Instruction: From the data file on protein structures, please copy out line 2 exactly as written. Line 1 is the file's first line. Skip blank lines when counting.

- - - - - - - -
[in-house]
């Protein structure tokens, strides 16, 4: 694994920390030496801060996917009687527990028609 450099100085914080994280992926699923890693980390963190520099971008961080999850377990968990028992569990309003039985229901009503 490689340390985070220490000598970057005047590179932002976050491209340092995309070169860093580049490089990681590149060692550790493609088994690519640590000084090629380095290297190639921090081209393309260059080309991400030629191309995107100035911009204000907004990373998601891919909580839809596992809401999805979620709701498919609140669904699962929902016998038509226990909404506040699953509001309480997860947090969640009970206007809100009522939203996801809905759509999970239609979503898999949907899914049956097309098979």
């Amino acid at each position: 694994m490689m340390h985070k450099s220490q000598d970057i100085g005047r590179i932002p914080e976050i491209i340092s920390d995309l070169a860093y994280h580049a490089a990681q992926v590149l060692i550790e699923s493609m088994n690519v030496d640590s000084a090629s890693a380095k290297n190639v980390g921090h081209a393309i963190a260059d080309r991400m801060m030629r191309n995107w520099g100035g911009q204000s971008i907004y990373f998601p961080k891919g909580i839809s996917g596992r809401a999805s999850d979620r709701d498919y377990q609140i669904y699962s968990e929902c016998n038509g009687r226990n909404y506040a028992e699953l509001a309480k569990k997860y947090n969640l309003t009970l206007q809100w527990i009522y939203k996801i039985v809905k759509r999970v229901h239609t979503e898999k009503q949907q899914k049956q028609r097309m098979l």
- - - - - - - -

């Protein structure tokens, strides 16, 4: 694994920390030496801060996917009687527990028609 450099100085914080994280992926699923890693980390963190520099971008961080999850377990968990028992569990309003039985229901009503 490689340390985070220490000598970057005047590179932002976050491209340092995309070169860093580049490089990681590149060692550790493609088994690519640590000084090629380095290297190639921090081209393309260059080309991400030629191309995107100035911009204000907004990373998601891919909580839809596992809401999805979620709701498919609140669904699962929902016998038509226990909404506040699953509001309480997860947090969640009970206007809100009522939203996801809905759509999970239609979503898999949907899914049956097309098979």